The warning comes in a report examining social isolation experienced by older people in England's rural areas.
Spending reductions are leading to changes in the way that public services such as care, housing and transport are provided in rural areas, it says.
Published by the Commission for Rural Communities, the report considers the impact of change on the lives of older people.
Some 23% of the rural population are over retirement age compared to 18% in urban areas, and the proportion is expected to rise, it says.
Providing social care to older people is more costly in rural communities than in urban, warns the document.
Older rural dwellers receive lower personal budgets than urban dwellers for comparable needs while having to pay more for the services they receive, it adds.
Government proposals to increase the level of funding available to rural local authorities are welcome, says the report, but unlikely to address the greater imbalance.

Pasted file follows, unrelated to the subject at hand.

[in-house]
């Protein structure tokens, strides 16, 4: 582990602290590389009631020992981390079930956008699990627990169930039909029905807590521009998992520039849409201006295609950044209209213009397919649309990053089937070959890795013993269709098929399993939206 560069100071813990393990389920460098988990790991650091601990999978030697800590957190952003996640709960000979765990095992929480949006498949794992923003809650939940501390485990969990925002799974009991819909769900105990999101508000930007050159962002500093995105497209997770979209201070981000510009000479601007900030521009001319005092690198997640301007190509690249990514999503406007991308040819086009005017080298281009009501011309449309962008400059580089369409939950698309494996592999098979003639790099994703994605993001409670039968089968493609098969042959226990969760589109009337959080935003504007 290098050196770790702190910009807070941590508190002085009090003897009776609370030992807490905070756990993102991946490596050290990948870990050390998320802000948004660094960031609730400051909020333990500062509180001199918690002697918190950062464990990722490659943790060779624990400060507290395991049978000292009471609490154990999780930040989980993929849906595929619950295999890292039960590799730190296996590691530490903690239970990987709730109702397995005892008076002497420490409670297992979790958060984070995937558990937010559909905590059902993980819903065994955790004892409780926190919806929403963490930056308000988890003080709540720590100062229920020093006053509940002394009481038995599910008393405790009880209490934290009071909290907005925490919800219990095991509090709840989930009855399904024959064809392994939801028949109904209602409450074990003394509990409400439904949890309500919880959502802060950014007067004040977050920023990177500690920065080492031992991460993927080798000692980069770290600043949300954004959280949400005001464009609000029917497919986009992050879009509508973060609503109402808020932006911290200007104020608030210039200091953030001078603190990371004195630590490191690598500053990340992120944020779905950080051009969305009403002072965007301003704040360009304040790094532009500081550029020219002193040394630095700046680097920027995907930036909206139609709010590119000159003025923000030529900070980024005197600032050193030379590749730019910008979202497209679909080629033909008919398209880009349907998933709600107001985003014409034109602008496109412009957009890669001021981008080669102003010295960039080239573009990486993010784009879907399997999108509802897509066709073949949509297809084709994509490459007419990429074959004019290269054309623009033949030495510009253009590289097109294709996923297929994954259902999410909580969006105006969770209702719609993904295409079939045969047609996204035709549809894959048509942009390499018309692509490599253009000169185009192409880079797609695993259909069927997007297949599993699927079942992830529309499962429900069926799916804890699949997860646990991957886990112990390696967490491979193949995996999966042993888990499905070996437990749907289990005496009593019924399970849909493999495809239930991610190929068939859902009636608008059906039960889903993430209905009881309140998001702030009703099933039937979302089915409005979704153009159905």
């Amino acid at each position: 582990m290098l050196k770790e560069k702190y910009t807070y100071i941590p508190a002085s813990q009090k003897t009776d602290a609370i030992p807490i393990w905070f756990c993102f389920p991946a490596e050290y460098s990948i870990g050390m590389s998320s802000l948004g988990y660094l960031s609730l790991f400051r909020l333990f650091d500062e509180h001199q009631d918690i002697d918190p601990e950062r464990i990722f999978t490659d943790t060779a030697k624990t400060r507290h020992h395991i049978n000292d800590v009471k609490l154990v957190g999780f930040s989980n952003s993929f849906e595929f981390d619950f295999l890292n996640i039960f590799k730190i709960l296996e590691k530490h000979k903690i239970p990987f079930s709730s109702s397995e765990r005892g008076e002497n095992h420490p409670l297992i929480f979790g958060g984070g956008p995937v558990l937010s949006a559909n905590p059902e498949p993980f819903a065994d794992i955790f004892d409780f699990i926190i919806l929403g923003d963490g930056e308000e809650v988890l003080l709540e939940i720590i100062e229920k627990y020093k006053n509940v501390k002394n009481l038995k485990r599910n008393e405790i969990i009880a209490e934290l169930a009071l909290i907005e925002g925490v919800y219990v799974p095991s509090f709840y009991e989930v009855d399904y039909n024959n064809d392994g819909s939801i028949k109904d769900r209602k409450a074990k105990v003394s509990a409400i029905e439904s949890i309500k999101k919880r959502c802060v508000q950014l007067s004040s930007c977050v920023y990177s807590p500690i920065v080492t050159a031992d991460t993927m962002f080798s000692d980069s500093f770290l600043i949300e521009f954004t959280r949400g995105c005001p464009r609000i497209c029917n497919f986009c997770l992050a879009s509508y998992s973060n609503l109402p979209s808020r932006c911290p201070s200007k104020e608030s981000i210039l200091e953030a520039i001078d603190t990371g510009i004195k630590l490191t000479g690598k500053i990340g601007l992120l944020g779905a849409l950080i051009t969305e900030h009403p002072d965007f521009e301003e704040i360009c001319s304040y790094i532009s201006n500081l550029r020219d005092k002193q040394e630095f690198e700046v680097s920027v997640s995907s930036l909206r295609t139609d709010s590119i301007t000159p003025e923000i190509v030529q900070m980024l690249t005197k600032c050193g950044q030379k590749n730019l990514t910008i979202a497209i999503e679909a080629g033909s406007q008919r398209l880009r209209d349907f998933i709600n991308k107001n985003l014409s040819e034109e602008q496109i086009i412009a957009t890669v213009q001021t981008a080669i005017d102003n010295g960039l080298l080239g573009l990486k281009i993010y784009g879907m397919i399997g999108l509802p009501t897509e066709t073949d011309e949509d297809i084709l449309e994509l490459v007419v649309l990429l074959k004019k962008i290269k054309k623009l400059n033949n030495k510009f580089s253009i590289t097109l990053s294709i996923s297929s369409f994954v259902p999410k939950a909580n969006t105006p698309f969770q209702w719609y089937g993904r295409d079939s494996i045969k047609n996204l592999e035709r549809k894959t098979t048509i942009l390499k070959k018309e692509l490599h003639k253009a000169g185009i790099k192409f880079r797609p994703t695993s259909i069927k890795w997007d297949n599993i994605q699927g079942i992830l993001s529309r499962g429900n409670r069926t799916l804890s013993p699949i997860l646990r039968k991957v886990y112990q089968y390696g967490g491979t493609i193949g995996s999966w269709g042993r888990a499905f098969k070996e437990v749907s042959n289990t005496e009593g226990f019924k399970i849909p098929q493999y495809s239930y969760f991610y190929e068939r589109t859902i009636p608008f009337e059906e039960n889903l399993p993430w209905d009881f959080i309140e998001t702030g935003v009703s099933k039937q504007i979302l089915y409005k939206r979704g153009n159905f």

The study, which looks at a number of areas, says community transport is increasingly important as the number of scheduled bus services in rural areas falls.
The commission suggests that the government investigates offering older people a personal budget for transport, to replace the concessionary fares system.
On housing, the commission says people tend to have changing needs as they grow older.
It calls for a wider range of housing, or housing adaptations, to be available – either rented or privately owned.
The National Planning Policy Framework will help determine the numbers and types of housing available, says the study, and the government should monitor its success.
Volunteer-run projects, led by local communities working with private or public sector bodies, have made have made a big difference to the lives of older rural people, the report says.
This success could be enhanced further, at minimal cost, if mentoring or leadership training were available to volunteers wishing to establish or manage community activities.